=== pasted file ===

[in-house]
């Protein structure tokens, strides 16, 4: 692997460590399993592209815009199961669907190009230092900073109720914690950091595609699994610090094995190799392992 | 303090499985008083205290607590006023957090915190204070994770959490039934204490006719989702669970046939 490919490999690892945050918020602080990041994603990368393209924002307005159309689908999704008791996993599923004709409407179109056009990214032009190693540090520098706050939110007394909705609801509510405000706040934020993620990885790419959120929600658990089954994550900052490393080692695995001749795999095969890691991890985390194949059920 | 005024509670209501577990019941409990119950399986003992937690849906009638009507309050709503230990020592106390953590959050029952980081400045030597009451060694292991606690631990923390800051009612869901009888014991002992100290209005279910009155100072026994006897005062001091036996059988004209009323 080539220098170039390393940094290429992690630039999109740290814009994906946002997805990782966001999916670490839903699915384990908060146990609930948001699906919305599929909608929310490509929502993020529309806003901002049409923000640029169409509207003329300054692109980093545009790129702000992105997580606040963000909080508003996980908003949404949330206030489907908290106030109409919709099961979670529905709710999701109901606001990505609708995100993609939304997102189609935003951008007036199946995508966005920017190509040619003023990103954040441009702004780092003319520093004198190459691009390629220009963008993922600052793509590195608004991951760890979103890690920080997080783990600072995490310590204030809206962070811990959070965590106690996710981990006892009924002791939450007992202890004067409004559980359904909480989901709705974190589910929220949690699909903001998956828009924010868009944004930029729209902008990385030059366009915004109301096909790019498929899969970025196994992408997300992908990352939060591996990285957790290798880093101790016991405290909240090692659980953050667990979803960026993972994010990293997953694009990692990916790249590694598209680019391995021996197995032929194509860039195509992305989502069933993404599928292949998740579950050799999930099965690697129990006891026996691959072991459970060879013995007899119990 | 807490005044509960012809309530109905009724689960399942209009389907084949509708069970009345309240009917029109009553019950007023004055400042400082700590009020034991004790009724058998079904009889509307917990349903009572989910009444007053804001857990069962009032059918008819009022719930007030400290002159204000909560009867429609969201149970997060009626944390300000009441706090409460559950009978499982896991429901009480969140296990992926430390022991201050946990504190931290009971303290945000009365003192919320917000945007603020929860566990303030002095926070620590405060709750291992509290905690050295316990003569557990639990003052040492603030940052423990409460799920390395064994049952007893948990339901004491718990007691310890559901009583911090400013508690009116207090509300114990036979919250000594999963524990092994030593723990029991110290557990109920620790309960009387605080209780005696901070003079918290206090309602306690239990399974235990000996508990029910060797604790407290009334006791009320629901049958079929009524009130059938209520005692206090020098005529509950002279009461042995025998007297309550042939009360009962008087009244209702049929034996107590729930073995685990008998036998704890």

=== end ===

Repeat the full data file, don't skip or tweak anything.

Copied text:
[in-house]
């Protein structure tokens, strides 16, 4: 692997460590399993592209815009199961669907190009230092900073109720914690950091595609699994610090094995190799392992 | 303090499985008083205290607590006023957090915190204070994770959490039934204490006719989702669970046939 490919490999690892945050918020602080990041994603990368393209924002307005159309689908999704008791996993599923004709409407179109056009990214032009190693540090520098706050939110007394909705609801509510405000706040934020993620990885790419959120929600658990089954994550900052490393080692695995001749795999095969890691991890985390194949059920 | 005024509670209501577990019941409990119950399986003992937690849906009638009507309050709503230990020592106390953590959050029952980081400045030597009451060694292991606690631990923390800051009612869901009888014991002992100290209005279910009155100072026994006897005062001091036996059988004209009323 080539220098170039390393940094290429992690630039999109740290814009994906946002997805990782966001999916670490839903699915384990908060146990609930948001699906919305599929909608929310490509929502993020529309806003901002049409923000640029169409509207003329300054692109980093545009790129702000992105997580606040963000909080508003996980908003949404949330206030489907908290106030109409919709099961979670529905709710999701109901606001990505609708995100993609939304997102189609935003951008007036199946995508966005920017190509040619003023990103954040441009702004780092003319520093004198190459691009390629220009963008993922600052793509590195608004991951760890979103890690920080997080783990600072995490310590204030809206962070811990959070965590106690996710981990006892009924002791939450007992202890004067409004559980359904909480989901709705974190589910929220949690699909903001998956828009924010868009944004930029729209902008990385030059366009915004109301096909790019498929899969970025196994992408997300992908990352939060591996990285957790290798880093101790016991405290909240090692659980953050667990979803960026993972994010990293997953694009990692990916790249590694598209680019391995021996197995032929194509860039195509992305989502069933993404599928292949998740579950050799999930099965690697129990006891026996691959072991459970060879013995007899119990 | 807490005044509960012809309530109905009724689960399942209009389907084949509708069970009345309240009917029109009553019950007023004055400042400082700590009020034991004790009724058998079904009889509307917990349903009572989910009444007053804001857990069962009032059918008819009022719930007030400290002159204000909560009867429609969201149970997060009626944390300000009441706090409460559950009978499982896991429901009480969140296990992926430390022991201050946990504190931290009971303290945000009365003192919320917000945007603020929860566990303030002095926070620590405060709750291992509290905690050295316990003569557990639990003052040492603030940052423990409460799920390395064994049952007893948990339901004491718990007691310890559901009583911090400013508690009116207090509300114990036979919250000594999963524990092994030593723990029991110290557990109920620790309960009387605080209780005696901070003079918290206090309602306690239990399974235990000996508990029910060797604790407290009334006791009320629901049958079929009524009130059938209520005692206090020098005529509950002279009461042995025998007297309550042939009360009962008087009244209702049929034996107590729930073995685990008998036998704890």